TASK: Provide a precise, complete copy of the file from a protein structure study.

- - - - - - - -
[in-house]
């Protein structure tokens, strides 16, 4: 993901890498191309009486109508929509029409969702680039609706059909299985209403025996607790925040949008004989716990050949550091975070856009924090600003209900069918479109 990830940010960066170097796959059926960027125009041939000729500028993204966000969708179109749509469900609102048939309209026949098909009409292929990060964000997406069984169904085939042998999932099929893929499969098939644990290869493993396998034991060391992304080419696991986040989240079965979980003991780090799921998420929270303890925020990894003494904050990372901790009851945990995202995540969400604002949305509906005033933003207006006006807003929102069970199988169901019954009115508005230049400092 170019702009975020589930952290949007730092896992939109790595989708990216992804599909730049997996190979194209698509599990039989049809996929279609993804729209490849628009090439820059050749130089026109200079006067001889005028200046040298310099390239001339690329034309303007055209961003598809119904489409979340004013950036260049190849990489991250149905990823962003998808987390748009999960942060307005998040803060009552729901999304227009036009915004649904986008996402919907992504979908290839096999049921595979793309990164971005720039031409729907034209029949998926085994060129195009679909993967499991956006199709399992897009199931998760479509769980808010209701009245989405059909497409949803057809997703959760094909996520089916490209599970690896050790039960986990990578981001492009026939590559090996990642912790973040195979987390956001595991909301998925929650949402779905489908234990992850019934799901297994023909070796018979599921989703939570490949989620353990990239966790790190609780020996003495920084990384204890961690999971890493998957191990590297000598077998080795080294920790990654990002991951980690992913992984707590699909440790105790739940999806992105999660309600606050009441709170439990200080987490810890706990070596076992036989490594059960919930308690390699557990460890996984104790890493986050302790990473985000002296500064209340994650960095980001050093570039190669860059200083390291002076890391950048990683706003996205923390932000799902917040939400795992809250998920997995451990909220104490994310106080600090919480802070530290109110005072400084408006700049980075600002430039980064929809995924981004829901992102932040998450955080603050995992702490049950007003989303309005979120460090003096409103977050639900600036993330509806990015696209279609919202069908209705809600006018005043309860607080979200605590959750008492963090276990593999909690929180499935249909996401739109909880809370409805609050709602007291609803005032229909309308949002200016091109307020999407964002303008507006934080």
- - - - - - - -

[in-house]
């Protein structure tokens, strides 16, 4: 993901890498191309009486109508929509029409969702680039609706059909299985209403025996607790925040949008004989716990050949550091975070856009924090600003209900069918479109 990830940010960066170097796959059926960027125009041939000729500028993204966000969708179109749509469900609102048939309209026949098909009409292929990060964000997406069984169904085939042998999932099929893929499969098939644990290869493993396998034991060391992304080419696991986040989240079965979980003991780090799921998420929270303890925020990894003494904050990372901790009851945990995202995540969400604002949305509906005033933003207006006006807003929102069970199988169901019954009115508005230049400092 170019702009975020589930952290949007730092896992939109790595989708990216992804599909730049997996190979194209698509599990039989049809996929279609993804729209490849628009090439820059050749130089026109200079006067001889005028200046040298310099390239001339690329034309303007055209961003598809119904489409979340004013950036260049190849990489991250149905990823962003998808987390748009999960942060307005998040803060009552729901999304227009036009915004649904986008996402919907992504979908290839096999049921595979793309990164971005720039031409729907034209029949998926085994060129195009679909993967499991956006199709399992897009199931998760479509769980808010209701009245989405059909497409949803057809997703959760094909996520089916490209599970690896050790039960986990990578981001492009026939590559090996990642912790973040195979987390956001595991909301998925929650949402779905489908234990992850019934799901297994023909070796018979599921989703939570490949989620353990990239966790790190609780020996003495920084990384204890961690999971890493998957191990590297000598077998080795080294920790990654990002991951980690992913992984707590699909440790105790739940999806992105999660309600606050009441709170439990200080987490810890706990070596076992036989490594059960919930308690390699557990460890996984104790890493986050302790990473985000002296500064209340994650960095980001050093570039190669860059200083390291002076890391950048990683706003996205923390932000799902917040939400795992809250998920997995451990909220104490994310106080600090919480802070530290109110005072400084408006700049980075600002430039980064929809995924981004829901992102932040998450955080603050995992702490049950007003989303309005979120460090003096409103977050639900600036993330509806990015696209279609919202069908209705809600006018005043309860607080979200605590959750008492963090276990593999909690929180499935249909996401739109909880809370409805609050709602007291609803005032229909309308949002200016091109307020999407964002303008507006934080």